furui_suterioo

400 Club - QQ All-Star
Joined
Sep 5, 2018
Messages
452
Location
kgLoks Agenjegleks, gCagliforgnjiga
I've recorded about 20 tapes now on the Akai, dusting off the head with a q-tip between tapes. It's still working great so far and I want to keep it that way. So I got this Nortronics demagnetizer but it has no instructions. Could someone tell me how to use it and how often?
I'm still new to the wonderful world of 8-track so I would really appreciate the advice.
20210329_135216.jpg

Also, has anyone tried/would trust these head cleaning fluids on Akai tape head?
 

quadsearcher

900 Club - QQ All-Star
Joined
Nov 8, 2010
Messages
939
This is exactly how I've always done it: (found at Cleaning and Demagnetizing ) The tip about molasses in January is good.
Also, it is a good idea to have some alcohol on the qtip , not just dusting the head. There is 99% iso alcohol available, just hard to find locally sometimes. Pharmacies used to carry it, some still might, or else online ordering. I got a gallon from a hardware store to last the next 20 years.
I know it is tough to clean the head if the cabinet is on, I have an Akai, a demagnetized larger needlenose pliers is good to hold a long wooden swab. (It can be difficult to demag pliers without a good demag, check first to see if they pick up small ferrous parts) When I got my CR80 there was so much (invisible to the naked eye) oxide stuck on there that it made static and other noise on some channels and I had to buff it.

"The demagnetizer must be turned on at least 3 feet from any tape or tape machine. The active end of the demagnetizer should be covered with plastic so as not to scratch. If it has a bare metal end, cover it with a layer of tape. The magnetic field of the demagnetizer drops off rapidly with distance. In order to demagnetize a part you must apply a field that is strong enough to totally magnetize the part. Since the demagnetizer is running on 60 Hz AC, the polarity of the magnetic field is reversing 120 times a second. If the power were to go off while the demagnetizer was close to something, there would be a very good chance the part would wind up strongly magnetized. In order to DEmagnetize something, the field must be very slowly be reduced in strength to close to zero. We do this by slowly moving the demagnetizer away from what we are trying to demagnetize. Fast or jerky motions can result in magnetizing not DEmagnetizing. Move like you are in molasses in January.

So the steps are:

1) Turn the power off on the tape recorder or duplicator. Demagnetizing with the power on can damage the circuitry.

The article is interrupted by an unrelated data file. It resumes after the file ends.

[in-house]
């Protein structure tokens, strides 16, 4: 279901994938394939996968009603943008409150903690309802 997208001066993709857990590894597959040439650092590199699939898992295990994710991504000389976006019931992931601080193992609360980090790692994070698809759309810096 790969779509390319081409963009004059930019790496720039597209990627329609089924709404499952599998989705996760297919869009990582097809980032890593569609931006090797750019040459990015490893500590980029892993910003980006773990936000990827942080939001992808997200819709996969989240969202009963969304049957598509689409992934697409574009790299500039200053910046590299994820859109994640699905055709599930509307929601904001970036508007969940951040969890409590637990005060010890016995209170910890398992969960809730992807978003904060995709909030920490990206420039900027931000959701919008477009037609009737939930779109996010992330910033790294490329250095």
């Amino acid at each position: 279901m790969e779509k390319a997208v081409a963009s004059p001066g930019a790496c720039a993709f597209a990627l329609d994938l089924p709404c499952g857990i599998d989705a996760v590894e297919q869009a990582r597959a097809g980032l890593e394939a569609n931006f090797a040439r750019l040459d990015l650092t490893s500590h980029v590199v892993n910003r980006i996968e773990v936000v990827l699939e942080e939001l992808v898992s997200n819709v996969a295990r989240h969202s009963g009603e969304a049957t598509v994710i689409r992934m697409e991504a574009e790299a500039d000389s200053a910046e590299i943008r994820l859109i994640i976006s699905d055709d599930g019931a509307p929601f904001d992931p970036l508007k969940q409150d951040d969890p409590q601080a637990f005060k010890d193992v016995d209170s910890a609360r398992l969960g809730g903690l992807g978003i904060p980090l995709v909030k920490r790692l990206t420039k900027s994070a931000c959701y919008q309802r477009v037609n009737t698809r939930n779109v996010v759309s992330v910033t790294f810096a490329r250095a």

2) Turn the demagnetizer on well away from tape or tape machines (3' or greater).
3) Move the demagnetizer in so the tip contacts the parts of the tape recorder or duplicator you are trying to demagnetize. You want to do the head(s), guides, and (if you have a strong enough demagnetizer) the capstan.
4) Move across the surface of each part and from one part to the next very slowly and smoothly. If you slip and move fast, go back over that part.
5) After you have gone over the surface of every metal part in the tape path, very slowly and smoothly move the demagnetizer away until you are at least 3' away.
6) Turn the demagnetizer off.

Some additional notes:

If you use a low power demagnetizer like RS sold, you probably do not have to power to be able to demagnetize a capstan.

It is not important to move slowly when moving TOWARDS the tape heads, only when near them and when moving AWAY from them.

You need to get the strongest possible magnetic field applied to the metal tape path parts you are trying to demagnetize. This requires that you get the end of the demagnetizer into contact with the parts, since the magnetic field drops off rapidly with distance. This is why we want plastic or tape over the metal end of the demagnetizer, so we do not scratch anything with it.

You do not need to hold the demagnetizer in position for any amount of time. All you need to do is:

1) get a strong enough alternating magnetic field
2) reduce that field strength slowly.

Pulling away slowly and smoothly is very important. You want to demagnetize not only the tape head(s), but all metal parts that touch the tape.

The only way you can damage things while demagnetizing would be to do it with the equipment power turned on, to kill the power while the demagnetizer is close to the equipment, or to move fast or jerky."